On Monday it was announced that a U.S. Steel and United Steelworkers Union deal has been reached as a “tentative agreement”. The consensus has helped to avoid a steelworker strike that would involve more than 14,000 steelworkers in tubular operations, domestic flat-rolled steel, and ore mining facilities throughout the eastern United States.

a picture of a plant where steel plant a steelworker strike could have taken place if not for recent headway in contract negotiations.

Steelworker Strike Update

Details of the agreement are under wraps while the proposed four-year contract is still under reviewed.

U.S. Steel President and CEO David Burritt released a written statement in which he described the agreement as “fair and in the best long-term interests” as it pertains to U.S. Steel’s and its employees’ futures. Burritt’s stamen goes on to say “Together, we’ve agreed on terms that will create certainty and stability for our many stakeholders, enable our company to implement our long-term business strategy, which includes continued, responsible investments in our people and plants, and position U.S. Steel to remain a leader in the highly competitive global steel industry.”

According to USW Local 1899 vice president Jason Fernandez, Local presidents are returning from negotiations in Pittsburgh and will take time to deliberate with union members on the best course of action. The eventual voting process will be planned to accommodate workers schedules, so it may take up to a week before a decision is made regarding whether to accept U.S. Steel’s proposed contracts or not.

Steelworker Strike Background

Negotiations have been taking place since July, leading up to the September 1st expiration date of worker contracts. Things became heated when it seemed clear that U.S. Steel would not make good on a pay raise that workers had done without over the course of three years in the interest of the company’s future. As company profits reached into the billions over the last three years, workers grew incensed that upper management showed no signs of reciprocation for the hit workers took during the last round of contract negotiations. A steelworker strike was authorized by unions across the eastern US, but never fully enacted.

ArcelorMittal, the largest steelmaker in the US, remains in talks with the USW over contract negotiations and a strike is still possible for the company’s near 16,000 steelworkers.

Steelworker Strike Effects On 2016 Midterm Elections

It has been speculated that the turmoil in the US steel industry will have a significant effect on the outcome of the midterm elections.

While president trump has imposed tariffs on aluminum and steel imports as an effort to drive demand to U.S. producers, not everyone has enjoyed the renewed activity. Jeff Astle, an employee of Universal Stainless and president of Local USW 9531, asserts the contract recently signed by his chapter to be the best he’s seen in 23 years. When asked about what’s changed, he stated, “There was once upon a time I was only working 40 hours a week, barely, but now business is thriving – we are working so many hours it’s not even funny.”

While that may be the case for a veteran of the industry, low-level workers lament that record profits of steel producers, like U.S. Steel and ArcelorMittal, have failed to trickle down. These workers represent a substantial voting bloc for the incumbent and the Republican party. Without the support of these steelworkers, an air of uncertainty hangs looms as the November elections draw near. Talks of walkouts are circling and more than 31,000 steelworkers have granted union negotiators the power to activate a strike that would affect the country’s two largest producers, U.S. Steel and ArcelorMittal. The two companies account for nearly half of all steel produced in the United States.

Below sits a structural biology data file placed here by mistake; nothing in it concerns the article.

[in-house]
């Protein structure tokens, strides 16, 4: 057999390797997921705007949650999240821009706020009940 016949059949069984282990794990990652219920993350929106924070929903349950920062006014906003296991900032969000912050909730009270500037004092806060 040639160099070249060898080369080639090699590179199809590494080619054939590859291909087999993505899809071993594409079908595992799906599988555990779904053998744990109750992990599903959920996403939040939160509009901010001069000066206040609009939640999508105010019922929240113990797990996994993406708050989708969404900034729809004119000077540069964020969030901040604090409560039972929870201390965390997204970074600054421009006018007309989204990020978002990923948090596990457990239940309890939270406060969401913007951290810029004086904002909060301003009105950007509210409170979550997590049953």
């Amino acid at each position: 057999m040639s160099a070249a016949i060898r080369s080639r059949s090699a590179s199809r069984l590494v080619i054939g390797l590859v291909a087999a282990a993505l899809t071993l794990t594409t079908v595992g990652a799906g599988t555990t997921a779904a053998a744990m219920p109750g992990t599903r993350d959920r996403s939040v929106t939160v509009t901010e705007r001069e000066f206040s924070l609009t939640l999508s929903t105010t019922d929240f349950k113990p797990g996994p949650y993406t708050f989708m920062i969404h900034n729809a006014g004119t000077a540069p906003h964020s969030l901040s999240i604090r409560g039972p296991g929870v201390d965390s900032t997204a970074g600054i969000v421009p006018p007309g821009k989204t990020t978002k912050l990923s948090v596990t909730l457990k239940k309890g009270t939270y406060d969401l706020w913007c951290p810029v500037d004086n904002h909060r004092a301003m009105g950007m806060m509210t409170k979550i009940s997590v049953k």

Material handler at Universal Stainless Henry Polite finds himself between a rock and a hard place, stating “I’m proud to be a steelworker, but I would just like to see more concern for the underdog [the workers], than just the higher-ups.”

The United Steel Workers Union summed up the sentiments of neglected workers in a statement that alleges, “Top company officials have given themselves more than $50 million in pay and bonuses since 2015 while the hourly workforce has not received a wage increase over the same period.”

When it comes to how these resentments could manifest at the polls, Soren Fanning, a history professor at Robert Morris University, alluded to 2016, when the presidential election was all but sold as, ‘we are bringing the steel industry back to Western Pennsylvania, back to America,’. Trump won by fewer than 80,000 votes in the region. Fanning suggests that “People vote their frustrations [And] right now what you’re seeing amongst steelworkers is a real sense of urgency that these promises of better conditions, more purchasing power, more health care get fulfilled and, if they don’t, they are going to go with the party of change.”

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Last week, the United Steelworkers Union (USW) voted overwhelmingly to authorize a strike if new contract negotiations can’t reach a compromise. The USW will meet in Pittsburgh to address steelmakers’ substantial profits in the face of worker wages remaining stagnant. Locals including Gary Works, East Chicago Tin, and the Midwest Plant in Portage are among the largest involved and all voted unanimously to strike. The proposed work stoppage will affect nearly 16,000 workers at locations including Clairton Works (Pennsylvania), East Chicago Tin (Indiana), Fairfield (Alabama), Fairfield Southern (Alabama), Fairless Hills (Pennsylvania), Gary Works (Indiana), Granite City Works (Illinois), Great Lakes Works (Michigan), Keetac (Minnesota), Lone Star Tubular (Texas), Lorain Tubular (Ohio), Midwest Plant (Indiana), Minntac (Minnesota), and Mon Valley Works (Pennsylvania). If enacted, the strike will be the largest such stoppage in the US steel industry in more than 30 years.